Well, it seem many of the residents here in Trouthaven have seen Elk down here in Trouthaven. Most of the Elk are careful to stay high in the surrounding Sapphire (constitute the West side of Rock Creek canyon) and the John Long mountains (being the East side of Rock Creek) making the sighting of one (or more) quite an event.
I just saw my first elk (3 actually) on the West side of Rock Creek near the Giant’s Toe (a.k.a. the Big Rock). Sadly, they skedaddled up the mountain and were gone from sight before I could get my camera on ’em.
Anyway, Marty and Laurie took pictures of two elk in Harry’s Flat a few years ago. Over ten years ago, Don and Bonny took pictures of 3 elk in their yard. Just a few weeks ago, Andy and Jaycee had two young bull elk trot across their property and go up into the Sapphires. Shortly thereafter, Lynn, Gail, and I were saw a small herd way up in a meadow near Quigley.
So, they are around here but seem to avoid humans – much more so than bears and moose. As a matter of fact, it seems that more people see mountain lions than elk down here on the river. The montana fish and game biologists cataloged a herd of about 600 elk in the Welcome Creek area of Rock Creek in the late 90s. Since then, most of the heard has moved South to the Stoney Creek drainage leaving about 60 to 100 up here between Trouthaven and Welcome Creek.
The Montana biologists note that a pack of Wolves have moved into the Sapphires and much of the Sapphire herd has left the high range to graze in and near Stevensville – just due West of us about 10 miles.
I can tell you that there are few things in life more refreshing than an outdoor shower after a ‘hard’ day fishing in 90 deg weather (or, say. whittling down the ever growing honey-do list). Our shower, shown here, is huge (8′ by 4′), has hot and cold running water, clothes and towel racks, and a composting toilet.
Sadly, there’s a mountain peak immediately to the South that affords a view down into the enclosure from 5,500 ft and 3 miles away.
This year I’ve modified the enclosure, adding corrugated galvanized metal paneling over the original cedar planks. Gail and I both think it looks more rustic, but also gives more privacy.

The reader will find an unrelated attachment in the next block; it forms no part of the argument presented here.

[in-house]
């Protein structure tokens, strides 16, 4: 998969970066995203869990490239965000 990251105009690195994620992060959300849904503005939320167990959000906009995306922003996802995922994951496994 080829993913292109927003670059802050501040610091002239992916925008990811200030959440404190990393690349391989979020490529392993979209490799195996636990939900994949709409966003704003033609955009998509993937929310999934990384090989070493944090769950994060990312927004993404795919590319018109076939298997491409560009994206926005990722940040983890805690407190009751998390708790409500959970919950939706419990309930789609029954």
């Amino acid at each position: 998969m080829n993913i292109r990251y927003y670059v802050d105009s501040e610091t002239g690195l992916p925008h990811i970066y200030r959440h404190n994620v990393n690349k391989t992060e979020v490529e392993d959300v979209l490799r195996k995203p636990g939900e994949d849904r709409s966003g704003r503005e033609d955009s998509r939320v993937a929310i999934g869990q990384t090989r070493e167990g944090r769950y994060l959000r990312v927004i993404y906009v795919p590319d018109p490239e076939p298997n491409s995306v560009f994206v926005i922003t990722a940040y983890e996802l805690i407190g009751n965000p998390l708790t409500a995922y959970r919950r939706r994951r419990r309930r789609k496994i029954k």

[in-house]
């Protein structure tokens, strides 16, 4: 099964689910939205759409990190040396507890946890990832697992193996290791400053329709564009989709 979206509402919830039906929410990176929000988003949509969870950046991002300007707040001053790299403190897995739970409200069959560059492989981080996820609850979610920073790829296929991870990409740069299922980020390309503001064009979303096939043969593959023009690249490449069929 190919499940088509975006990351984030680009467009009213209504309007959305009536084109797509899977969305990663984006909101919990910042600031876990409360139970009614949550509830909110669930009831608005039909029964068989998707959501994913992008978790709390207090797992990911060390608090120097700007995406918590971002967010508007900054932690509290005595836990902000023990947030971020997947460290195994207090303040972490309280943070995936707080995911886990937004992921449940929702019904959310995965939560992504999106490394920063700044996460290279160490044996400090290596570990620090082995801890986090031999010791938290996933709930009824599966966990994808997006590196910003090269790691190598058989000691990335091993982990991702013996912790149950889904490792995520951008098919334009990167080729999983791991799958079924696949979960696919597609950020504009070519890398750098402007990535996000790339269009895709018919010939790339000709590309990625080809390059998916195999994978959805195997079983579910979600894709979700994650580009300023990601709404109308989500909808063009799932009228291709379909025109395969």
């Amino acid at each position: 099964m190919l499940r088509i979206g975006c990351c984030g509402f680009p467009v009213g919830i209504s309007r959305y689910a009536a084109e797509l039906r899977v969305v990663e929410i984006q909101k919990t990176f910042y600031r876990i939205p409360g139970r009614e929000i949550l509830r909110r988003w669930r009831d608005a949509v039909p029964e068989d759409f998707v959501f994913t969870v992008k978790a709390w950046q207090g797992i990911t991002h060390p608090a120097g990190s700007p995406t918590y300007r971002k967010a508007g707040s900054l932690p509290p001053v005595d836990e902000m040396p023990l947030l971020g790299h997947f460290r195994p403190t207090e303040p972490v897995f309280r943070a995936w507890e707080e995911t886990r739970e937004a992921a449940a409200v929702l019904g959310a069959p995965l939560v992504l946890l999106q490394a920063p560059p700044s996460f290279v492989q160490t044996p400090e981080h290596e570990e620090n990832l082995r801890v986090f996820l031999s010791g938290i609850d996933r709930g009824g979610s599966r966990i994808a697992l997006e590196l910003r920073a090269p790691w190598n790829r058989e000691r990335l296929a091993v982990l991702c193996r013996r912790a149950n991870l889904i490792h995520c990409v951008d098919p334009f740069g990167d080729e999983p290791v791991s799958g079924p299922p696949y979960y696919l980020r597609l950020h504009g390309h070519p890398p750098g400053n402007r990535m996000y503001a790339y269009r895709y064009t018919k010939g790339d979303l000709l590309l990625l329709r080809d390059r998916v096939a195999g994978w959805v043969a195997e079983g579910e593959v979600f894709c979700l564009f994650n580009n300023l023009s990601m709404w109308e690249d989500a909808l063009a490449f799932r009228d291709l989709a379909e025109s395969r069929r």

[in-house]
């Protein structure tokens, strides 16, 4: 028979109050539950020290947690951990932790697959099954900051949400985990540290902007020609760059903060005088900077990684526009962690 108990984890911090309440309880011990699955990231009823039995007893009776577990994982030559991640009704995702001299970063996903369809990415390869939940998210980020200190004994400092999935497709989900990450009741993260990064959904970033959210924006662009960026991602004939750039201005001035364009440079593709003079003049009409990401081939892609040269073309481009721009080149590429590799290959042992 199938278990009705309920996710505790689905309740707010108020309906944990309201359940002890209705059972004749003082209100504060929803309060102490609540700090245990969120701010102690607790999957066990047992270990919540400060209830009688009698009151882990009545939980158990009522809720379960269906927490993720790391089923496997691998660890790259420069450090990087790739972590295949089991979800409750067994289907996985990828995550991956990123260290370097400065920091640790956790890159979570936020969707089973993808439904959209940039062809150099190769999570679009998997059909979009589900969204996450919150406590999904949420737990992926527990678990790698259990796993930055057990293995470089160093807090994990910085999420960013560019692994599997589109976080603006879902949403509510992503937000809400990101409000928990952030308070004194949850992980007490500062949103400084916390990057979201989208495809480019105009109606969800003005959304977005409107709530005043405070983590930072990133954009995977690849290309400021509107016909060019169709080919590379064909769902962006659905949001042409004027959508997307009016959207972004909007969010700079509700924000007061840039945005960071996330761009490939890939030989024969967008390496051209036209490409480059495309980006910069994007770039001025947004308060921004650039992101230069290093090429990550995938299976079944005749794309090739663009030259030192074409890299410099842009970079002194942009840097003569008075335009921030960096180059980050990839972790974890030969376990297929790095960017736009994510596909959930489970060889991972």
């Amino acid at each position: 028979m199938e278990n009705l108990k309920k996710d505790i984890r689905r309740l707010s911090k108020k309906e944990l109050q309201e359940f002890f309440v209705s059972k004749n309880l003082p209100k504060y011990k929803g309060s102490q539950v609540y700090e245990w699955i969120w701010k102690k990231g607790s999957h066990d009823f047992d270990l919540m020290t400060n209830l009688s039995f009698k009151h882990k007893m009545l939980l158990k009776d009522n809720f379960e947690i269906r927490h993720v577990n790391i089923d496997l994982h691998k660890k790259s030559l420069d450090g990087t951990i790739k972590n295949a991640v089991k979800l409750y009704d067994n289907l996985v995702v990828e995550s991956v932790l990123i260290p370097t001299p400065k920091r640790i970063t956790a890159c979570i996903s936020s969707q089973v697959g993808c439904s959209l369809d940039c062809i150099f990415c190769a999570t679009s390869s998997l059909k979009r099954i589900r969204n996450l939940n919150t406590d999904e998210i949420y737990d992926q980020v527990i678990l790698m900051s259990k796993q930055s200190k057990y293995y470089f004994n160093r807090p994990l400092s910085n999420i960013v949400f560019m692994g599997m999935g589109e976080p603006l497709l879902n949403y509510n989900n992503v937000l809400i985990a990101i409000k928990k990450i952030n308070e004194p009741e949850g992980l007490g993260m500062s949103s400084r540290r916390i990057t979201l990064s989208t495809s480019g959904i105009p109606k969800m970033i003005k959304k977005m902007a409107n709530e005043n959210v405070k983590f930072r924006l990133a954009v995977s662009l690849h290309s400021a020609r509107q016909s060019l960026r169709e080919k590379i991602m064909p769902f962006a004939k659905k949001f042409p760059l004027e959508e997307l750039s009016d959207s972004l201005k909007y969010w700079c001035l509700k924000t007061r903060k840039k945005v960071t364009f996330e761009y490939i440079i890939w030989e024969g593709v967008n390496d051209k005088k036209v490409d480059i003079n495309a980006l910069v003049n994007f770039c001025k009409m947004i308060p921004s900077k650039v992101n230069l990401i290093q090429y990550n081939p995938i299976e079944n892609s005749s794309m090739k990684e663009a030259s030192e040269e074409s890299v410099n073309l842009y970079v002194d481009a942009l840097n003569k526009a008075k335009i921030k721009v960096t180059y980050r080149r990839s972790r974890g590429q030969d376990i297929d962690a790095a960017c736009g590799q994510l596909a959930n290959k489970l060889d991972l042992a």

Here’s the inside: note I retained the cedar planks. The corrugated panels are not visible from the inside. By the way, the shower curtain is, strictly speaking, not necessary (the door blocks any line of sight. Why, do you ask? Well, it’s got pics of moose, bears, and fish AND for those of you who do calisthenics while showering, the curtain keeps water off your clothes.
On Sunday morning the forecast was for a sunny, warm week. Time to open up the cabin, we thought. So, up we went to the cabin that very morning and set it all up. Turned on the water, electricity, internet, lit all the pilot lights – tested everything and all checked out. Easiest opening yet.
Returned home. Forecast changed. Freezing temps, snow now in the forecast for the week. Returned to the cabin Monday morning and drained the water, put anti-freeze in the pipes, but left the rest of the cabin alone.
But, it’s spring in Montana. Whaddya gonna do?
Here’s the latest Montana snowpack as of 26 March, 2018
This is great news, but maybe not so great for late spring fishing. Because the snowpack this year is very heavy, the spring runoff may last well into June. But the rest of the summer and fall should be fantastic. Here’s hoping for a great fishing season.
As an aside, the Clark Fork Coalition is seeing a marked improvement in Dollie and Rainbow migration in Rock Creek specifically but also throughout the Clark Fork drainage.
While we have a magnificent view looking West from our deck in Missoula, yesterday Gail, her mom, and I decided to drive out to Bitterroots (the mountains we see looking West) to see what the view was like looking back to the East.
Here is what we saw (the river is the Clark’s Fork and Missoula is about 10 miles East, but not visible).